Q: I am a 35-year-old man. I went through a bad break-up a couple of months ago. I am in a state of look-the-other-way when I see a girl now. How do I snap out of this? How do I get back to normal life?
Normal is one word, which when expressed as a desire, can become a single most important reason to feel inadequate and hence face a bit of low self-esteem, stress and confusion. You haven’t mentioned how long you had been with her, I’d imagine that it was long enough and you invested enough, for it to have the profound effect that it did, on you. So right off the bat, I would say it is normal for you to lament the loss of something that was so dear to you.
Now let’s talk about a possible plan for you to move on and restructure your romantic life. Normal as it is to experience sadness, one can easily spiral into a dysfunctional state that could have been avoided after the necessary time devoted to grieving and healing. In our case, we seem to have developed an irrational fear of dating again.
You will have to ask yourself few questions, after you have fully accepted your emotional and behavioural condition. By that I mean — ‘going from why is it me?’ and ‘why is it the way it is?’ to ‘it is me.’ And ‘that’s how I am feeling at the moment.’ Acceptance doesn’t mean agreement or lack of desire to change things that are not working for you. For that change to happen, ask yourself the following questions, but please remember the non-judgmental and compassionate tone of the question is as important as the questions, if not more.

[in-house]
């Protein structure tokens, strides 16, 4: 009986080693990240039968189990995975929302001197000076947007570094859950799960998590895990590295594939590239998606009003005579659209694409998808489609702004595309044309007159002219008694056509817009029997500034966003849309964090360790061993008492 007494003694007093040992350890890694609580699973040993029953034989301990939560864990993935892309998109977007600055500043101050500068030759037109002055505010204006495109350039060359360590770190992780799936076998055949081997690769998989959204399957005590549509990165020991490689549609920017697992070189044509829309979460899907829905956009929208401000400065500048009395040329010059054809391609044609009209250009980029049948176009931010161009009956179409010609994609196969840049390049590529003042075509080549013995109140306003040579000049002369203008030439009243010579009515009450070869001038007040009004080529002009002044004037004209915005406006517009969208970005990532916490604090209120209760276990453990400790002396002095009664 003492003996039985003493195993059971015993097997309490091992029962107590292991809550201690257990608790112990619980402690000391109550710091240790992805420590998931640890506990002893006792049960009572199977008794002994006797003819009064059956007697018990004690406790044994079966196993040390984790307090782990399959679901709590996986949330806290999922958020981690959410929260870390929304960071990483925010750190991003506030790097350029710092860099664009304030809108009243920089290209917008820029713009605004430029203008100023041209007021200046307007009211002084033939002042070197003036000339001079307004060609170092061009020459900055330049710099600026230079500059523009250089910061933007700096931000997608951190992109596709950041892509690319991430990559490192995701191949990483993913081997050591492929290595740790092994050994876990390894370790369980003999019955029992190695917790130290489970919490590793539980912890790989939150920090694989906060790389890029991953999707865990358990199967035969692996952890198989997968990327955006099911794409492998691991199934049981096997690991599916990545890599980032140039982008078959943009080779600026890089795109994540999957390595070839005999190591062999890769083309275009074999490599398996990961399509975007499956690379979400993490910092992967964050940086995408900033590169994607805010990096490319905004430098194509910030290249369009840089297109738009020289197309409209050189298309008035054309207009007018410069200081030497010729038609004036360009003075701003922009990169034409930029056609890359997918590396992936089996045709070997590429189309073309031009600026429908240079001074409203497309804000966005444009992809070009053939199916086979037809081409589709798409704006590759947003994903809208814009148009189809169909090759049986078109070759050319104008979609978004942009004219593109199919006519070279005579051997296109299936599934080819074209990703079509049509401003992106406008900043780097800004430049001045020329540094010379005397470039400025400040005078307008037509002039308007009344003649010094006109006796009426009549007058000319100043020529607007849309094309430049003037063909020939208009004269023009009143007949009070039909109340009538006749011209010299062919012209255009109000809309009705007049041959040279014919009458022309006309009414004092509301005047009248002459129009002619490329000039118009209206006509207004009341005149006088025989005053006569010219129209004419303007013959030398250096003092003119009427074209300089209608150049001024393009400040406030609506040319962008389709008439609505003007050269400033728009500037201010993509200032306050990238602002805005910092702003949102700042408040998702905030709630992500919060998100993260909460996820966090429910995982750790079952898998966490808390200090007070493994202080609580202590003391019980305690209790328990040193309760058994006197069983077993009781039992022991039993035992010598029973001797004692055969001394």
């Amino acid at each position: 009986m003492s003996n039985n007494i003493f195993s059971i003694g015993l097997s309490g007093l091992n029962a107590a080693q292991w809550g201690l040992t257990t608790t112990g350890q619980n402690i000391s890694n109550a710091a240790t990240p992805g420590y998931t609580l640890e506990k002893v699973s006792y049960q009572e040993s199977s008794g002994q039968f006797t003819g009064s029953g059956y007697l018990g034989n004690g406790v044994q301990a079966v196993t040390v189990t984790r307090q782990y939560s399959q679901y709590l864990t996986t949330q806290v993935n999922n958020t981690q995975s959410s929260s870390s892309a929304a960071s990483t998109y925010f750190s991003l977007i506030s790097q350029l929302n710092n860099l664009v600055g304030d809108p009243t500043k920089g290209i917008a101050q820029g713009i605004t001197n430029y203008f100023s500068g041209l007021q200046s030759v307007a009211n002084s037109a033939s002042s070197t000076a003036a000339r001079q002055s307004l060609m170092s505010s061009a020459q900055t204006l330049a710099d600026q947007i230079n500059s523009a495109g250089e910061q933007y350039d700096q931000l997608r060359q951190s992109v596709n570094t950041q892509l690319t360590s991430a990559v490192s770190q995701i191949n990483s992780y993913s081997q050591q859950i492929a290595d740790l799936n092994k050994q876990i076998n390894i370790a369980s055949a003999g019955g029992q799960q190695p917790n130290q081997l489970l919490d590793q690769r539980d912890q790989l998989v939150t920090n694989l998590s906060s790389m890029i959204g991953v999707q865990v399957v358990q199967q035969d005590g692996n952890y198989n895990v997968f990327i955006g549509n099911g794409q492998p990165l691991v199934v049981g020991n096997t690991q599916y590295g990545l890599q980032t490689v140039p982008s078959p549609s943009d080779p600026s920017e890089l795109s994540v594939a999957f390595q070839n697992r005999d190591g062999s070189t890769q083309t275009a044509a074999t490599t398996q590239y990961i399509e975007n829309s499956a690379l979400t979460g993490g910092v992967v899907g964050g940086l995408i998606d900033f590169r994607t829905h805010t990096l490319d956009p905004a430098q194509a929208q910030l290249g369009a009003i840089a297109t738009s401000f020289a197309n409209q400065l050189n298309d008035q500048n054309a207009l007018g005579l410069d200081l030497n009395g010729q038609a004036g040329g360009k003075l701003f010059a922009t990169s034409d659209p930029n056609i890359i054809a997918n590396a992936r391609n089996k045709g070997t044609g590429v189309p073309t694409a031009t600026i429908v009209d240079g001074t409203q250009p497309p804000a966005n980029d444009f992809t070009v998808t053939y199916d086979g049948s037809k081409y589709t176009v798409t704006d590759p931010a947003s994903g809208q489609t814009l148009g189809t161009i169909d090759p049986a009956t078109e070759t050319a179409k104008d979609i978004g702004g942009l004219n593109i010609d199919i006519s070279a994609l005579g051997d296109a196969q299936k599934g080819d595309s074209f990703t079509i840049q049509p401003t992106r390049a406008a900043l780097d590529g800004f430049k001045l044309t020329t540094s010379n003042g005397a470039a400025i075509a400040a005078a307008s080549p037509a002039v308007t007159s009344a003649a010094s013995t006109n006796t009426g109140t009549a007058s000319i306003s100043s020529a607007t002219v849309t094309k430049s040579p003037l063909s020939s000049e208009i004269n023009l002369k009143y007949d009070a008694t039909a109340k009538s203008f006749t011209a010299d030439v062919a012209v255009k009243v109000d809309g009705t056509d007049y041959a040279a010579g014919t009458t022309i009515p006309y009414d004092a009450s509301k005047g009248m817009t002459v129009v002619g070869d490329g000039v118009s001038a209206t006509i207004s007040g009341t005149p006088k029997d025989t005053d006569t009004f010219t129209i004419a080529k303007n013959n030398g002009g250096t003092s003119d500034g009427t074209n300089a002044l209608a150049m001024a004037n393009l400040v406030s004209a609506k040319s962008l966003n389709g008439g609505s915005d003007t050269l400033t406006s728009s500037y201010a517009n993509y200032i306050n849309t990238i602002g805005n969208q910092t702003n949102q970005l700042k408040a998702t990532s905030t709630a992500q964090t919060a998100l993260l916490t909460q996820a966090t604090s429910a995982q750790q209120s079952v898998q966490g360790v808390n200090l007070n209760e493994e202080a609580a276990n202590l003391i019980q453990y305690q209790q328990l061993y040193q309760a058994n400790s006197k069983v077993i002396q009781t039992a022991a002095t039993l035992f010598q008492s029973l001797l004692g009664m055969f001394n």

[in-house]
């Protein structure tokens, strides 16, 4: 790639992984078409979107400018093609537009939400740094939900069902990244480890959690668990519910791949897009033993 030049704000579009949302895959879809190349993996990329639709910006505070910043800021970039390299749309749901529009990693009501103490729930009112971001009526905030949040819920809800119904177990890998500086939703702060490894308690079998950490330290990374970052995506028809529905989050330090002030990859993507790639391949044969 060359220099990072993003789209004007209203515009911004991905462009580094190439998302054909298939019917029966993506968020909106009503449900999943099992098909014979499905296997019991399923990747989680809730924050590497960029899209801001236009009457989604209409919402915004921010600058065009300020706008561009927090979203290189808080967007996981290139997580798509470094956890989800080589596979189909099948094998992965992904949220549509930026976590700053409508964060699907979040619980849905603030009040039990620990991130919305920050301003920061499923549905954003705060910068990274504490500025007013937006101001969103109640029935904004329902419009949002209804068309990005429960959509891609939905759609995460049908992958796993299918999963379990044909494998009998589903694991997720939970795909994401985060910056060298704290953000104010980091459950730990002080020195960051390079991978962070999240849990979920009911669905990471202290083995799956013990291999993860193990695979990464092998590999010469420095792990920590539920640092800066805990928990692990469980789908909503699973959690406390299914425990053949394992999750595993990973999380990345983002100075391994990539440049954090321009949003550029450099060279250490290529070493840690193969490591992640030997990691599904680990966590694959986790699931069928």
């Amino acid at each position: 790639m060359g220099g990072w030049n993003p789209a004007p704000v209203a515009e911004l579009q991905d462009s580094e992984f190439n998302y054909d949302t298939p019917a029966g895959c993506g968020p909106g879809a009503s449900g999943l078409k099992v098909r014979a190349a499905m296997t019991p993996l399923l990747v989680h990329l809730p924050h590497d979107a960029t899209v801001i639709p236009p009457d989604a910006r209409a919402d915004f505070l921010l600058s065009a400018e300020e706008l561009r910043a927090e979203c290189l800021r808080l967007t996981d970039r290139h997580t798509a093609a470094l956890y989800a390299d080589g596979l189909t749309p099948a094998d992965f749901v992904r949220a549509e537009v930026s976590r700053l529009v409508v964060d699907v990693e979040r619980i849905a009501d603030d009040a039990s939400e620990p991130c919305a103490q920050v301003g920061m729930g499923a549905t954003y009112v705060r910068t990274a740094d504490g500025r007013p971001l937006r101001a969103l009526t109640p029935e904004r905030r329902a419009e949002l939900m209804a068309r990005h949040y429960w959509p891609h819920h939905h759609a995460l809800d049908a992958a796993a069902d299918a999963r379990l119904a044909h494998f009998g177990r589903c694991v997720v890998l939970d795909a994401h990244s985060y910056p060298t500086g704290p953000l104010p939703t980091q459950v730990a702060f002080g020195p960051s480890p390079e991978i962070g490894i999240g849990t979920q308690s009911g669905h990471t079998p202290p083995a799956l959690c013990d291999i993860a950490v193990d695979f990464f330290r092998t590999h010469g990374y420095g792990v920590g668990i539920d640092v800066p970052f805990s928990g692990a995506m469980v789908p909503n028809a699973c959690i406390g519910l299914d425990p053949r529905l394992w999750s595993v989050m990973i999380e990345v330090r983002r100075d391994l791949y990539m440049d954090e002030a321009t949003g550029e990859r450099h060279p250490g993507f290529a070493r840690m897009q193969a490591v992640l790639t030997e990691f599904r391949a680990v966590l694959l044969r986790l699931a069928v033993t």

Am I still waiting and hoping she will come back?
If yes, what are the chances of that happening and is it even a wise choice given the reasons for breakup?
Are you afraid of being single and want to get back with her or the next girl that comes around for wrong reasons?
Are you afraid of dating again and repeating the same fate of a painfully hard breakup?
All these questions have to be answered, and I can’t repeat enough, with a compassionate and non-judgmental tone in the privacy of your heart. If needed, do talk to someone you can trust or a counsellor you find a therapeutic relationship with. All the best!